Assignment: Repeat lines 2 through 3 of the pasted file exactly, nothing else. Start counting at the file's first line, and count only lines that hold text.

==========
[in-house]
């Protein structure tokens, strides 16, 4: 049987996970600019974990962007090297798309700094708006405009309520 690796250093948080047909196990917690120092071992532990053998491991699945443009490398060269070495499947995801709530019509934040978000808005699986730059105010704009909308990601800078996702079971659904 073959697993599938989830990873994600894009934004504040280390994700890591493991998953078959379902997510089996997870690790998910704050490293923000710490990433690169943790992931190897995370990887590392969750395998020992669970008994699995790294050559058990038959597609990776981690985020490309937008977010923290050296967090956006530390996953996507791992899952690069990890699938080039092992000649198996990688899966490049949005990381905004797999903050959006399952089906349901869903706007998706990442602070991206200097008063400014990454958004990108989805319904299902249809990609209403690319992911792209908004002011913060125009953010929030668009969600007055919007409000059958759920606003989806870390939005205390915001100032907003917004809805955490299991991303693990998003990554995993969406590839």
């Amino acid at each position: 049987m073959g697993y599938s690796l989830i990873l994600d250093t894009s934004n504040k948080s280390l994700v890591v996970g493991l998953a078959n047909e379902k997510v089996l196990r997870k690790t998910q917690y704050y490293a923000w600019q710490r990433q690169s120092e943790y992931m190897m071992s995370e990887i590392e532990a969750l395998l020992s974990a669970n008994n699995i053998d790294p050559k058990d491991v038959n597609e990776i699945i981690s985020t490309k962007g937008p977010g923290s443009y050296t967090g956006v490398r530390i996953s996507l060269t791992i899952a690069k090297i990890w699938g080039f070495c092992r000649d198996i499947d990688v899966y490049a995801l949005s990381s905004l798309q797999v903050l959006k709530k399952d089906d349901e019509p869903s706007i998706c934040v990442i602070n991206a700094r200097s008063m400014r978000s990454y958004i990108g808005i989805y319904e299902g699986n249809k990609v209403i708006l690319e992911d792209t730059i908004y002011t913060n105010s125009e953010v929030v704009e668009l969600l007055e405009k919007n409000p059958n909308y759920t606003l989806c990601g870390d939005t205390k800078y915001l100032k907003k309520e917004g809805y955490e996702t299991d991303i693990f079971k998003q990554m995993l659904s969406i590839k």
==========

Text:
């Protein structure tokens, strides 16, 4: 049987996970600019974990962007090297798309700094708006405009309520 690796250093948080047909196990917690120092071992532990053998491991699945443009490398060269070495499947995801709530019509934040978000808005699986730059105010704009909308990601800078996702079971659904 073959697993599938989830990873994600894009934004504040280390994700890591493991998953078959379902997510089996997870690790998910704050490293923000710490990433690169943790992931190897995370990887590392969750395998020992669970008994699995790294050559058990038959597609990776981690985020490309937008977010923290050296967090956006530390996953996507791992899952690069990890699938080039092992000649198996990688899966490049949005990381905004797999903050959006399952089906349901869903706007998706990442602070991206200097008063400014990454958004990108989805319904299902249809990609209403690319992911792209908004002011913060125009953010929030668009969600007055919007409000059958759920606003989806870390939005205390915001100032907003917004809805955490299991991303693990998003990554995993969406590839």
């Amino acid at each position: 049987m073959g697993y599938s690796l989830i990873l994600d250093t894009s934004n504040k948080s280390l994700v890591v996970g493991l998953a078959n047909e379902k997510v089996l196990r997870k690790t998910q917690y704050y490293a923000w600019q710490r990433q690169s120092e943790y992931m190897m071992s995370e990887i590392e532990a969750l395998l020992s974990a669970n008994n699995i053998d790294p050559k058990d491991v038959n597609e990776i699945i981690s985020t490309k962007g937008p977010g923290s443009y050296t967090g956006v490398r530390i996953s996507l060269t791992i899952a690069k090297i990890w699938g080039f070495c092992r000649d198996i499947d990688v899966y490049a995801l949005s990381s905004l798309q797999v903050l959006k709530k399952d089906d349901e019509p869903s706007i998706c934040v990442i602070n991206a700094r200097s008063m400014r978000s990454y958004i990108g808005i989805y319904e299902g699986n249809k990609v209403i708006l690319e992911d792209t730059i908004y002011t913060n105010s125009e953010v929030v704009e668009l969600l007055e405009k919007n409000p059958n909308y759920t606003l989806c990601g870390d939005t205390k800078y915001l100032k907003k309520e917004g809805y955490e996702t299991d991303i693990f079971k998003q990554m995993l659904s969406i590839k």